--A woman walked onto a micro (bus) carrying a fairly large, limp dog in her arms. Dead? Sedated? Sleeping? I guessed “sedated” and it turns out I was right: outside the micro window was a veterinarian’s office.
--As I sat in a trufi (collective taxi), waiting at a stoplight, I man came out into the intersection and started juggling knives. Good thing he left when the light turned green—someone might have gotten hurt.
--Our shower is heated by a coil inside the showerhead and there are exposed wires leading into it. A volunteer who no longer lives in the house said the showerhead caught fire once when it was turned on after not being used for a while. Thankfully, there have been no fires during my stay, but the shower has shocked me several times.
--Speaking of showers, the coil stopped working because it got too crusted over with minerals. My housemates mentioned that their showers were cold and, while I had hope that mine would be warm, the water was cold for me, too. So I bent my head over the shower and washed my hair. Then I took a sort-of sponge bath to deal with the rest of me. A couple days later, when it was time to shower again (yes, that’s right, I don’t shower every day in Bolivia) and I was going to go shower at the sisters’ house next door (it took a few days for our shower to get fixed), I woke up to find that neither house had running water! So…I boiled some of our drinking water from a bottle and, taking the pot of water into the bathroom, proceeded to not only bathe myself, but wash my hair and shave my legs. By dipping my head into the pot, I could get my hair wet, and by dipping my washcloth in the pot and squeezing out the water, I could get pretty wet overall. That “shower,” in fact, was the best one I had had in Bolivia before the showerhead was fixed!
|The Cochabamba version of the Hard Rock Cafe|
--One of the girls at the home I work at came up to me the other day and asked, in Spanish, ¿Qué significa “super hob”? (What does “super hob” mean?) “I have no idea,” I answered. “Where did you see that?” I asked. Well…the girl led me over to a poster on her bedroom door on which there was a sticker, in English, that said “Super Job.”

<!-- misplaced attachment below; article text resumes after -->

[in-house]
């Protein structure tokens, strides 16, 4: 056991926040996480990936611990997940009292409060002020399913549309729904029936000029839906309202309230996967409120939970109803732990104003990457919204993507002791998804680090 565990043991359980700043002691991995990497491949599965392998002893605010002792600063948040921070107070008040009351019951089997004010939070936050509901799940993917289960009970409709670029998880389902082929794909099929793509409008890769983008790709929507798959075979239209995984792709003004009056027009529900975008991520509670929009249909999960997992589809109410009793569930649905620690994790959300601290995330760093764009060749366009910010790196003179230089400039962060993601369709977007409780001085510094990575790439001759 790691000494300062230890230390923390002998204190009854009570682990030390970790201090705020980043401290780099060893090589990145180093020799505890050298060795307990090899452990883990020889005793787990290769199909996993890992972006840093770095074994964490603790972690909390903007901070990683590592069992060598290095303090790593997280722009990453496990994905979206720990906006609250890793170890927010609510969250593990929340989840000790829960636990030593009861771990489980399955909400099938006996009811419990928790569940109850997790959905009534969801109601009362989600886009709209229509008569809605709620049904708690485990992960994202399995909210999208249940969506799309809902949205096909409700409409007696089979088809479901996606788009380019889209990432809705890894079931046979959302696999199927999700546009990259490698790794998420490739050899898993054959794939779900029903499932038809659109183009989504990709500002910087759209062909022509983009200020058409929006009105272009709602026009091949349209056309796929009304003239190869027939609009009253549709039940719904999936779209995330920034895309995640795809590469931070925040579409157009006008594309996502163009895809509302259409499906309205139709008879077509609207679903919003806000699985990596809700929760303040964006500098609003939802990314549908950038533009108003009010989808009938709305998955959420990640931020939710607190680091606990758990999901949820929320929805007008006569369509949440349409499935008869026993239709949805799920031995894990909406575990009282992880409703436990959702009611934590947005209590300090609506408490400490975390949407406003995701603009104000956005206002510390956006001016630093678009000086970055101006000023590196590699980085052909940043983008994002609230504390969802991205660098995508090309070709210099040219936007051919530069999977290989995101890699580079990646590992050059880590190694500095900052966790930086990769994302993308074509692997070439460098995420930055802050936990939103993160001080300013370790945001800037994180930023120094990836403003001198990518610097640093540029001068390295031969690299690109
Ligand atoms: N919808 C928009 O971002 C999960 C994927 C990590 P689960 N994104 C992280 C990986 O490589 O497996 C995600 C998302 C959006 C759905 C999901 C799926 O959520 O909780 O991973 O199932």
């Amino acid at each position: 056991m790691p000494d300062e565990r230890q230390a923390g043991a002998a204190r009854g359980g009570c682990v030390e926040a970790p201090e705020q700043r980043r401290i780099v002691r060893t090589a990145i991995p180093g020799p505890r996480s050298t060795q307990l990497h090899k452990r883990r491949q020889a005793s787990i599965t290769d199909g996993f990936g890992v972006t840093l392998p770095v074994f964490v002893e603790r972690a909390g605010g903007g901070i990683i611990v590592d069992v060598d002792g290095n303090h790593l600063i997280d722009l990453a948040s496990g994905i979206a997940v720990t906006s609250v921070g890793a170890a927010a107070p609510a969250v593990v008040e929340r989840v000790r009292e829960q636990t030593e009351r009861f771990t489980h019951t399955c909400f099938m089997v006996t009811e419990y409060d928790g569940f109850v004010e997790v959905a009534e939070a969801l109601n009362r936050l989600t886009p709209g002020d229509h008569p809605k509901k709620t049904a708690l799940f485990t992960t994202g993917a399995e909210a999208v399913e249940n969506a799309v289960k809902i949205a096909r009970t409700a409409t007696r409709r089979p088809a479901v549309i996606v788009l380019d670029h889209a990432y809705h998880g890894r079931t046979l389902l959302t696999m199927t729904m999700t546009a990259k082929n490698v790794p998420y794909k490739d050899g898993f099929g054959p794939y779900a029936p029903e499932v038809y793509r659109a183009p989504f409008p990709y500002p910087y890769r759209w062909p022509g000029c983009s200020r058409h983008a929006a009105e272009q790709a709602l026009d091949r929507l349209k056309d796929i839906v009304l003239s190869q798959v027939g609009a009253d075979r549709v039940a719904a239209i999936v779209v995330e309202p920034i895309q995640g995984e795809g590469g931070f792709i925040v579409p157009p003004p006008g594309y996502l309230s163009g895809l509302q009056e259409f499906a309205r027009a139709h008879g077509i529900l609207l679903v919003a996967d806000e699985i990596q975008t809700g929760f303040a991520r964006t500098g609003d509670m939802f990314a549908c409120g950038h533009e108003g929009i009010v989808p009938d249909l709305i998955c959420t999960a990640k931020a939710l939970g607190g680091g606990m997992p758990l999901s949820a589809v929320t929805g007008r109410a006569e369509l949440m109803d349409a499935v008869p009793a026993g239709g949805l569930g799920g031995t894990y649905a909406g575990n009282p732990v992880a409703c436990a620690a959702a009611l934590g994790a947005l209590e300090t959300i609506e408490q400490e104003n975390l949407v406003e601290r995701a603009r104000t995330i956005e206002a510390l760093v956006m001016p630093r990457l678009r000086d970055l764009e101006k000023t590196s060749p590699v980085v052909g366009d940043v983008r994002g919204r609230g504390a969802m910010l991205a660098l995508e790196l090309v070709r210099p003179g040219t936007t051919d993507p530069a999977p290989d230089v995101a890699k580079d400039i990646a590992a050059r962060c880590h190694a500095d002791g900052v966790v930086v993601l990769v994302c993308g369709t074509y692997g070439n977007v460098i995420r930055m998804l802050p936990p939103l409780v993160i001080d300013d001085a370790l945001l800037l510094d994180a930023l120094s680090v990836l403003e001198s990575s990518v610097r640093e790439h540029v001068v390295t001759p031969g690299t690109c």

--On one of my first dancing days at the girls’ home, I brought a short, black chiffon skirt that I sometimes wear in ballet class over my tights and leotard. One of the girls found it in my bag, took it out, and proceeded to wrap it around her waist. “Bonita!” I said, and then went back to dancing. The next time I looked over at the girl, she was heading downstairs to show off the skirt to the other girls and the women who work at the home. Problem was, she had taken off her pants, and chiffon is see-through. Another girl saw and yelled out “Es transparente!”, but it was too late--the skirt-donning girl was off, proud as could be.
--Today, 16 people headed off to lunch in one, small SUV (meant for five passengers). I was among them. :)
--Willa and I were heading home in a taxi the other night and the driver, apparently, got bored with our company, grabbed a music video DVD out of his glove box, and stuck it in a portable DVD player sitting on his dashboard. We all had entertainment on the way home!
--A lot of stray dogs roam the neighborhood and Cochabamba, in general. If they get aggressive, just pretend like you’re going to throw a rock at them—it usually makes them go away.
--Some people in our neighborhood get rid of trash by burning it in little (unattended) piles by the side of the road.
--A lot of the girls at the home have significant communities of large lice living in their hair. Such an infestation, I have been told, is something that a lot of Cochabambinos just live with, in part because lice shampoo can be hard to come by and/or expensive. A couple weeks ago, one of the women who works at the home sat down with each of the lice-infested girls and bottle of rubbing alcohol. Her goal: to kill the lice with the alcohol and comb them out. She began this endeavor as many events with alcohol begin: with a toast. “Salud!” she said. “The lice are going to come out drunk!”